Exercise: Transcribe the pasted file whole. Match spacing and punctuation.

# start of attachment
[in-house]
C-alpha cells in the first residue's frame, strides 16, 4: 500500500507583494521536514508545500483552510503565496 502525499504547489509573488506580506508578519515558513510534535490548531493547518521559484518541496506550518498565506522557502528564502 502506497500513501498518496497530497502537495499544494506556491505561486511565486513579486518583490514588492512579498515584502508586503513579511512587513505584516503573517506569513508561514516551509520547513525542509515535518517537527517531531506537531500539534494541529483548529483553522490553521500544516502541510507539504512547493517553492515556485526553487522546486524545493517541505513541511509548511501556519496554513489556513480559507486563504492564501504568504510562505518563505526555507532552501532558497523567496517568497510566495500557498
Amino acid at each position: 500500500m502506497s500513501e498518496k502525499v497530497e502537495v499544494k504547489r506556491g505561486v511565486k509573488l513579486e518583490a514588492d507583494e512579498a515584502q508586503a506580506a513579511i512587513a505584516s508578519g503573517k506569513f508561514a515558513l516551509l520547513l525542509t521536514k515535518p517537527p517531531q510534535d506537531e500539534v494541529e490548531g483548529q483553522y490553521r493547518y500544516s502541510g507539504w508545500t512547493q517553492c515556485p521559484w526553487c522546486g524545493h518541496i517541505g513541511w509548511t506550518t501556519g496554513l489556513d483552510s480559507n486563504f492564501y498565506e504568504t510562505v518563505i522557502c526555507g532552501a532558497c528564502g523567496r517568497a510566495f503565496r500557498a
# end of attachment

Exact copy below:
[in-house]
C-alpha cells in the first residue's frame, strides 16, 4: 500500500507583494521536514508545500483552510503565496 502525499504547489509573488506580506508578519515558513510534535490548531493547518521559484518541496506550518498565506522557502528564502 502506497500513501498518496497530497502537495499544494506556491505561486511565486513579486518583490514588492512579498515584502508586503513579511512587513505584516503573517506569513508561514516551509520547513525542509515535518517537527517531531506537531500539534494541529483548529483553522490553521500544516502541510507539504512547493517553492515556485526553487522546486524545493517541505513541511509548511501556519496554513489556513480559507486563504492564501504568504510562505518563505526555507532552501532558497523567496517568497510566495500557498
Amino acid at each position: 500500500m502506497s500513501e498518496k502525499v497530497e502537495v499544494k504547489r506556491g505561486v511565486k509573488l513579486e518583490a514588492d507583494e512579498a515584502q508586503a506580506a513579511i512587513a505584516s508578519g503573517k506569513f508561514a515558513l516551509l520547513l525542509t521536514k515535518p517537527p517531531q510534535d506537531e500539534v494541529e490548531g483548529q483553522y490553521r493547518y500544516s502541510g507539504w508545500t512547493q517553492c515556485p521559484w526553487c522546486g524545493h518541496i517541505g513541511w509548511t506550518t501556519g496554513l489556513d483552510s480559507n486563504f492564501y498565506e504568504t510562505v518563505i522557502c526555507g532552501a532558497c528564502g523567496r517568497a510566495f503565496r500557498a